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What You Should Know About Immunosuppressant Drugs and Red Light Therapy:
















Immunosuppressant drugs are used to suppress the immune system when it mistakenly attacks healthy cells and tissues in the body and they reduce the risk of transplanted organs being rejected. Immunosuppressants block the body’s ability to produce certain proteins that cause inflammation and tissue damage. Immunosuppressants can lower immunity, which increases the risk of infection.


It’s important to reduce inflammation to help alleviate the symptoms associated with autoimmune diseases and to improve the quality of life for those managing those symptoms.


A few issues that can arise with autoimmune disease:


  • Various organs and systems are affected, which can lead to a wide range of symptoms, complications, including photosensitivity.

  • In some cases, the treatment for autoimmune diseases may require the use of immunosuppressants to suppress or modulate an overactive immune response.

  • Increased risk of skin cancer.


Avoiding Red Light Therapy When Prescribed Immunosuppressants:

Red Light Therapy, also known as Photobiomodulation (PBM), is non-invasive, is cutting-edge, and uses low-level red and near-infrared light to stimulate the body’s natural healing processes, making the cells produce more energy, improve circulation, and reduce oxidative stress. Immunosuppressants work to suppress the immune system while Photobiomodulation works to stimulate it. Therefore, Red Light Therapy is not recommended for patients who are actively taking immunosuppressants.


Interest in Red light Therapy has been increasing and research is ongoing, and it is important to know that immunosuppressants interfere with the body’s natural healing process and can make the effects of Red Light Therapy less effective. Make sure to discuss therapy options with your primary care provider before participating in a therapeutic plan involving this, or any other type of therapy when taking immunosuppressants.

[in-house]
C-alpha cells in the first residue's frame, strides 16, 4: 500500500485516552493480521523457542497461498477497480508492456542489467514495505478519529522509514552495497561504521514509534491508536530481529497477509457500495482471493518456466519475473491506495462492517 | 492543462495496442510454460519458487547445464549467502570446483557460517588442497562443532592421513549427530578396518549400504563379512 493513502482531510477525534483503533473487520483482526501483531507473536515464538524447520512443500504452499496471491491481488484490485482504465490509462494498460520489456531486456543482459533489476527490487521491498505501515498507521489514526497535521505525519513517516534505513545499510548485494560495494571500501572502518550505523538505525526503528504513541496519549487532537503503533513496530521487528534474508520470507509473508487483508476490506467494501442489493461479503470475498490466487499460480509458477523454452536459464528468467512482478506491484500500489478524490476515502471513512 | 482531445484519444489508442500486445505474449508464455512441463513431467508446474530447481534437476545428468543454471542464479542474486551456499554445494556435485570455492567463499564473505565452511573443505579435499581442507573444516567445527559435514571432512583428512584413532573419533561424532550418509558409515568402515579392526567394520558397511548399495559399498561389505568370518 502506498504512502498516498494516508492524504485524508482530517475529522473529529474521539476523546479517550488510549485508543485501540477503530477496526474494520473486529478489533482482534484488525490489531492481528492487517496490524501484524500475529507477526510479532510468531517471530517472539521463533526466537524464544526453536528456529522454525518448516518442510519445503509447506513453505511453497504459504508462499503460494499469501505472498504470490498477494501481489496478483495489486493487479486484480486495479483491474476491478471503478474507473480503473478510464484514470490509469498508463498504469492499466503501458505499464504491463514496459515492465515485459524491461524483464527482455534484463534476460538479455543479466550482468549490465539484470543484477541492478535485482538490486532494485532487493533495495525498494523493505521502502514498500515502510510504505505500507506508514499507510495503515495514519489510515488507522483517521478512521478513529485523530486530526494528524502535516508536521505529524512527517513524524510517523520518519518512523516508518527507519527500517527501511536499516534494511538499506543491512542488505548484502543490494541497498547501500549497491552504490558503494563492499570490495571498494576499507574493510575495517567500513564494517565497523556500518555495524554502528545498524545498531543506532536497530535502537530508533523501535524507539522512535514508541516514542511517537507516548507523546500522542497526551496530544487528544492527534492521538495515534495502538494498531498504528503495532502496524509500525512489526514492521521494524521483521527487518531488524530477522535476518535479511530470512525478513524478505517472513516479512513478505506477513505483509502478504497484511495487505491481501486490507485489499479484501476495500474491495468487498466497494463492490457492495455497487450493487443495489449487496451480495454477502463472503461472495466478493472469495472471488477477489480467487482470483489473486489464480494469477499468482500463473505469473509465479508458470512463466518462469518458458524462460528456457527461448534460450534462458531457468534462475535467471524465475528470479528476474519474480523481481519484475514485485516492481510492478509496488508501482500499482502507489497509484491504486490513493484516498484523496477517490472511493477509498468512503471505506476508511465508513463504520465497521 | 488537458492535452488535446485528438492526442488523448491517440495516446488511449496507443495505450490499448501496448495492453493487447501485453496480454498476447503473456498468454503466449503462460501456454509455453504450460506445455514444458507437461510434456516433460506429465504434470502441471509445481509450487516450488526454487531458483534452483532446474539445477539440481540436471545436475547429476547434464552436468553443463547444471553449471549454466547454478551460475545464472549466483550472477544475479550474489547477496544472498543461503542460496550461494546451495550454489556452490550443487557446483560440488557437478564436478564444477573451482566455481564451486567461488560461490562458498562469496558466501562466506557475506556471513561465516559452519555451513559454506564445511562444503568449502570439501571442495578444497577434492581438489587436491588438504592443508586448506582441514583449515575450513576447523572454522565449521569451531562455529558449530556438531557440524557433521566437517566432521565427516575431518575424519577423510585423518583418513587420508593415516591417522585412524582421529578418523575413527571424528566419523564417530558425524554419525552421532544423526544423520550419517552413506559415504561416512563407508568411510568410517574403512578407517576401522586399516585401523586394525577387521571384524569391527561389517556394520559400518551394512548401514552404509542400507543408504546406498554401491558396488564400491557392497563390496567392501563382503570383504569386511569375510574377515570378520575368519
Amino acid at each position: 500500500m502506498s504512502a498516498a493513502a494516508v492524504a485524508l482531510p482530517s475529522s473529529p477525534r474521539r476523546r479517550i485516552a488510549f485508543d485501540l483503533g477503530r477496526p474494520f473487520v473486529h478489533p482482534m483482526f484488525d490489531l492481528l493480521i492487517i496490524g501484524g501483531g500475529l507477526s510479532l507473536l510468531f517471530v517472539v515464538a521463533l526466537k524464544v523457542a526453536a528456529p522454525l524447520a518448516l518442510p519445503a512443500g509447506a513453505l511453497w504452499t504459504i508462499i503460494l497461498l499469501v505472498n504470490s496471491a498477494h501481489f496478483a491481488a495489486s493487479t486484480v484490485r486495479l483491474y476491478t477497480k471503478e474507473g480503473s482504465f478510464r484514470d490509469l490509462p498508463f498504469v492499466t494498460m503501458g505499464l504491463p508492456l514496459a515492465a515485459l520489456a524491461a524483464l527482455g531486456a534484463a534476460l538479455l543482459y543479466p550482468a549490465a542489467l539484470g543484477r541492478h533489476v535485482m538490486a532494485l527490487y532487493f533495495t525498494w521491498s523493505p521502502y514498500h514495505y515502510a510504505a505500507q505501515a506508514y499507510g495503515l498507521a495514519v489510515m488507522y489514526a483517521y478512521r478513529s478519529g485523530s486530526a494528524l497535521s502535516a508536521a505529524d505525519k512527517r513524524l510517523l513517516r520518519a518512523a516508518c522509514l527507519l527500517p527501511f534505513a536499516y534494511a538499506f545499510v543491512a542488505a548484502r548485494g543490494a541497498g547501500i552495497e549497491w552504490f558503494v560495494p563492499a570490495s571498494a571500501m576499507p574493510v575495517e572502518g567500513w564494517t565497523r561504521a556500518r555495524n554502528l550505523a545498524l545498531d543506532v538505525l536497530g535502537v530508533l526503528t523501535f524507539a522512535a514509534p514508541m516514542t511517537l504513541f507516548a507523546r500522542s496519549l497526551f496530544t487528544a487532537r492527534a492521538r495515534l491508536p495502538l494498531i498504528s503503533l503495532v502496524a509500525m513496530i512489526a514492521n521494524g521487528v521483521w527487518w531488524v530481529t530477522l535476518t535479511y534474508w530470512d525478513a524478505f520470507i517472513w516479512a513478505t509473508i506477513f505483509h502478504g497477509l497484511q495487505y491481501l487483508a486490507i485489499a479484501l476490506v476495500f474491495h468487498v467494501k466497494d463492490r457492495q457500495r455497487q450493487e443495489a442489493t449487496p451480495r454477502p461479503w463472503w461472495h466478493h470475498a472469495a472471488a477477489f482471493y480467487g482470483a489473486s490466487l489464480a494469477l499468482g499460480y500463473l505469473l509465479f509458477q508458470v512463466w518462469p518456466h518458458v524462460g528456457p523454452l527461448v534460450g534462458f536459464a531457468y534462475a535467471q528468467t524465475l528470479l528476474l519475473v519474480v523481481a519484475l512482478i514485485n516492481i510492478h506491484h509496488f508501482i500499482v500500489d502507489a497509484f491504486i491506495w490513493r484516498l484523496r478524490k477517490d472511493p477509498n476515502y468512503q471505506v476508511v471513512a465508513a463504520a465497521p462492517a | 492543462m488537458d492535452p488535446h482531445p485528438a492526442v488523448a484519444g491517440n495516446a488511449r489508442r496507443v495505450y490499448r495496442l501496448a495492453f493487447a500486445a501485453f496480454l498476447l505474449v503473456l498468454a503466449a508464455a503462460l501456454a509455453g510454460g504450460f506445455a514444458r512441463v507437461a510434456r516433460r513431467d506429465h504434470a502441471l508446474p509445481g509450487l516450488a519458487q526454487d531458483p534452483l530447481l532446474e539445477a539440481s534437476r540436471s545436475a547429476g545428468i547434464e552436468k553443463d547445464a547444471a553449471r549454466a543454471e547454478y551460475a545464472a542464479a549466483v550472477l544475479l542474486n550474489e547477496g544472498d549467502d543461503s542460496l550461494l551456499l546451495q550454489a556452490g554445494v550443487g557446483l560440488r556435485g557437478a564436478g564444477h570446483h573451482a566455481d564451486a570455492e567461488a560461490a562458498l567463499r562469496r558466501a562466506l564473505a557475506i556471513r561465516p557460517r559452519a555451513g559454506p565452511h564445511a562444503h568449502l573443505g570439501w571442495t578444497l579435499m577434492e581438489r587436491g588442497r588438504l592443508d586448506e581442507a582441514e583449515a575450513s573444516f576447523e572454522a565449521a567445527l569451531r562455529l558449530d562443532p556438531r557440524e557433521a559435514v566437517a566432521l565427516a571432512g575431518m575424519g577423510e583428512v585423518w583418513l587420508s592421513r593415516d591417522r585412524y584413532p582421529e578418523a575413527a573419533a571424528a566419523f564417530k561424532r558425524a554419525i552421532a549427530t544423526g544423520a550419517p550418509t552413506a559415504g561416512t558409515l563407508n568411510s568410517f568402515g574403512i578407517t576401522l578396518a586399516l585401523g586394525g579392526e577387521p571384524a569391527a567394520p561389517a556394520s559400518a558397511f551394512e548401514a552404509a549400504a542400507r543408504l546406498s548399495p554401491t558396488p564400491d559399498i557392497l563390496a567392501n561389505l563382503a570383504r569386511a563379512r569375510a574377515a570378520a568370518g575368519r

Here are some cases in which you might be prescribed immunosuppressants:


  • Organ Transplant.

  • Stem Cell Transplant: Uses stem cells from your bloodstream, or a donor's bloodstream. This is the most common type of transplant.

  • Bone Marrow Transplant: Uses stem cells from your bone marrow, or a donor's bone marrow.

  • HIV and many other common and uncommon autoimmune diseases.


Here are some of the immunosuppressants that might be used for transplant recipients and other autoimmune diseases:


  • Prednisone, a corticosteroid used for Immunosuppression rejection and cellular rejection treatment.

  • Cyclosporine, a Calcineurin Inhibitor used given to prevent organ transplant rejection, and for immunosuppression maintenance.

  • Tacrolimus, a Calcineurin Inhibitor used post transplant for immunosuppression maintenance.

  • Azathioprine, an Anti-metabolite used for immunosuppression maintenance.

  • Mycophenolate mofetil, an Anti-metabolite used for rejection treatment and immunosuppression maintenance.

  • Sirolimus, used for malignancies, rejection treatment and immunosuppression maintenance.

  • Everolimus, Malignancies, rejection treatment and immunosuppression maintenance. with renal, kidney and liver transplants.

  • Alemtuzumab, for T-cell depletion, used to induce immunosuppression.

  • Azathioprine, given to prevent organ transplant rejection.

  • Hydroxychloroquine, for arthritis and lupus.

  • Methotrexate for Rheumatoid Arthritis, where the body is attacking its own joints, psoriasis (where the body attacks its own skin), and certain types of cancers (to slow the growth of that cancer).

  • TNF inhibitors such as Etanercepts, Infliximab, and Adalimumab.


Remember, combining Red Light Therapy with immunosuppressant medication can interfere with the intended effects of these medications and compromise their efficacy.


As with any new therapy plan for your health and wellness, it’s important to find the therapeutic methods that fit you best. The Wellness Center is dedicated to providing the best light therapy available. If you are not taking immunosuppressants, and have been cleared by your primary medical provider to move forward with Red Light Therapy, we are here to help!


A.J. Harewood


Contact The Wellness Center today to explore your options to start feeling better! We’re here to help!


Visit our YouTube Channel to see our Podcasts, Testimonials, and more information on Red Light Therapy today!


The information contained in this article, and information curated from third-party links are for informational purposes only and should not be used or interpreted as diagnosis or medical advice. It is your sole responsibility to consult with your medical doctor regarding any therapy plans or complementary care you might be considering for your personal medical care.


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